The parties had entered into a Child Custody Agreement in 2015. It contained one sentence (X(C), which is not a standard addition to such agreements. X(C) stated that the parties could not file any motions or petitions related to custody matters unless they first submitted a written report from a psychologist designated as a “behavioral parenting coach”.
Again, the parties were in court over a change of custody from mother to father. Mother wanted to take out the one-sentence provision re the behavioral coach requirement before going back to court. The court granted Mother’s request and struck this provision.
Father appealed. The question was whether the trial court erred when it struck section X(C) from the 2015 custody judgment. Did the parties have to go through the behavioral coach procedure before they went back to court regarding custody modification?
The Appellate Court agreed with the Trial Court. Once a court makes an initial custody determination, it retains jurisdiction to modify the custody judgment. Generally, there must be a showing of changed circumstances in order to vacate or void a judgment more than 30 days after the judgment has been entered.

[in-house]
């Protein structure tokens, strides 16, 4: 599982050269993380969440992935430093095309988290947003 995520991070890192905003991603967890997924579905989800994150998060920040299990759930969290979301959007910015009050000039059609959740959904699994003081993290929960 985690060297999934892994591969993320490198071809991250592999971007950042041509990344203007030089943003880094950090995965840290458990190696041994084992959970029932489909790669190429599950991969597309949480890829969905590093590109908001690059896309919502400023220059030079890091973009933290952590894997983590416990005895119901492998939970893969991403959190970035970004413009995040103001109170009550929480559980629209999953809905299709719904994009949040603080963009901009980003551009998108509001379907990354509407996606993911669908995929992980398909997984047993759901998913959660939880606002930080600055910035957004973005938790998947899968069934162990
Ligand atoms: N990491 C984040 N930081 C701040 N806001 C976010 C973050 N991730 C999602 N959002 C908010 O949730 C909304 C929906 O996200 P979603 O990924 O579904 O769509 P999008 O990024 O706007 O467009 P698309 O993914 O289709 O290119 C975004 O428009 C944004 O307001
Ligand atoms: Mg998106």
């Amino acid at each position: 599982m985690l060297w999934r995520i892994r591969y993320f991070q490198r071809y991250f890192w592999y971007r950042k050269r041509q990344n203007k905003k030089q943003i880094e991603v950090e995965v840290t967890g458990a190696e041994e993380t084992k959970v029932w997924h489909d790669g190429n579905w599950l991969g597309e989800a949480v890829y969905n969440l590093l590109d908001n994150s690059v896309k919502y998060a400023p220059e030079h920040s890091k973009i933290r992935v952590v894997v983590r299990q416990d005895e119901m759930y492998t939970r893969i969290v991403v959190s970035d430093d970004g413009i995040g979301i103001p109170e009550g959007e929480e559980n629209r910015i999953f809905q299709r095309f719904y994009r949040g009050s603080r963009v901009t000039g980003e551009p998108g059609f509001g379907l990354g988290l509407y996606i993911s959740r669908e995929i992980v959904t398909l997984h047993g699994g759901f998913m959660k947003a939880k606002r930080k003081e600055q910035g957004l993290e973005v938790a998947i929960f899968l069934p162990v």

However, courts may modify custody without a showing of changed circumstances if the modification is in the best interests of the children. And the modification constitutes a minor modification.
The 2015 custody judgment is 125 pages long. Section X(C) is one sentence within those 125 pages. Striking section X(C) would undoubtedly be a minor modification. Also, section X(C) is of a procedural nature and does not relate to the allocation of custody between the parties.
“It is commonly known that the term ‘minor’ is synonymous with ‘small’ or ‘inconsequential. Mother’s amended motion sought a minor modification to the 2015 custody judgment. It is in the best interests of the children. The trial court had jurisdiction to consider it.
This goes against the legislative intent of the Act. Parties who are part of a custody judgment should be able to seek modifications of their own accord.
The court then found that section X(C) is void because “[t]he court exceeded its authority by delegating to a third party the power to intervene in custody matters.
In re Marriage of Wendy S., 2020 IL App (1st) 191661 (March 20, 2020) Cook Co., 6th Div.